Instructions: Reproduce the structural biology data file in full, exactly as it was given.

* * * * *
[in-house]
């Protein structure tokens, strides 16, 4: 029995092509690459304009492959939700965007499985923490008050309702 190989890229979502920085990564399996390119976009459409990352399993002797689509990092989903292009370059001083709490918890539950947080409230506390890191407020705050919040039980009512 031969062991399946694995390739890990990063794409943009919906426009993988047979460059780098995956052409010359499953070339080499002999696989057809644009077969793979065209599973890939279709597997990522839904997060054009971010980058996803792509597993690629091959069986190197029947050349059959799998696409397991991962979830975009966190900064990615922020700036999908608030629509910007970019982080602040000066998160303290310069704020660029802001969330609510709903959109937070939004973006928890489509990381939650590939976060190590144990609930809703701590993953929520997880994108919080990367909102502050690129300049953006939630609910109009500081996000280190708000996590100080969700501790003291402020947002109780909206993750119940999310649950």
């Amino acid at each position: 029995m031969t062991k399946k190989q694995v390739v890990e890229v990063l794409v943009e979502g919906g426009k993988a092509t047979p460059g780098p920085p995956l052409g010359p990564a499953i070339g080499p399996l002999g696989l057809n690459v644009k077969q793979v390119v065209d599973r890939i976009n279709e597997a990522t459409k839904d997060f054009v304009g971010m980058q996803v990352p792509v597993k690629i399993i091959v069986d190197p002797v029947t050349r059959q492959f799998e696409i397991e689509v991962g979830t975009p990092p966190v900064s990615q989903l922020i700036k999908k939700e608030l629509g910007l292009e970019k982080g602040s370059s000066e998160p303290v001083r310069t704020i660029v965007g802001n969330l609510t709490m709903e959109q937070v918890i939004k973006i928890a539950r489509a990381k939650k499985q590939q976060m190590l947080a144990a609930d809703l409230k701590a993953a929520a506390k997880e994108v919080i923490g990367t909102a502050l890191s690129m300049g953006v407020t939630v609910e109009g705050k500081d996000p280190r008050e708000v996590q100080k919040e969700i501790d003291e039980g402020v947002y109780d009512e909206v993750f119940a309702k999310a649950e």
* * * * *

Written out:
[in-house]
């Protein structure tokens, strides 16, 4: 029995092509690459304009492959939700965007499985923490008050309702 190989890229979502920085990564399996390119976009459409990352399993002797689509990092989903292009370059001083709490918890539950947080409230506390890191407020705050919040039980009512 031969062991399946694995390739890990990063794409943009919906426009993988047979460059780098995956052409010359499953070339080499002999696989057809644009077969793979065209599973890939279709597997990522839904997060054009971010980058996803792509597993690629091959069986190197029947050349059959799998696409397991991962979830975009966190900064990615922020700036999908608030629509910007970019982080602040000066998160303290310069704020660029802001969330609510709903959109937070939004973006928890489509990381939650590939976060190590144990609930809703701590993953929520997880994108919080990367909102502050690129300049953006939630609910109009500081996000280190708000996590100080969700501790003291402020947002109780909206993750119940999310649950």
């Amino acid at each position: 029995m031969t062991k399946k190989q694995v390739v890990e890229v990063l794409v943009e979502g919906g426009k993988a092509t047979p460059g780098p920085p995956l052409g010359p990564a499953i070339g080499p399996l002999g696989l057809n690459v644009k077969q793979v390119v065209d599973r890939i976009n279709e597997a990522t459409k839904d997060f054009v304009g971010m980058q996803v990352p792509v597993k690629i399993i091959v069986d190197p002797v029947t050349r059959q492959f799998e696409i397991e689509v991962g979830t975009p990092p966190v900064s990615q989903l922020i700036k999908k939700e608030l629509g910007l292009e970019k982080g602040s370059s000066e998160p303290v001083r310069t704020i660029v965007g802001n969330l609510t709490m709903e959109q937070v918890i939004k973006i928890a539950r489509a990381k939650k499985q590939q976060m190590l947080a144990a609930d809703l409230k701590a993953a929520a506390k997880e994108v919080i923490g990367t909102a502050l890191s690129m300049g953006v407020t939630v609910e109009g705050k500081d996000p280190r008050e708000v996590q100080k919040e969700i501790d003291e039980g402020v947002y109780d009512e909206v993750f119940a309702k999310a649950e």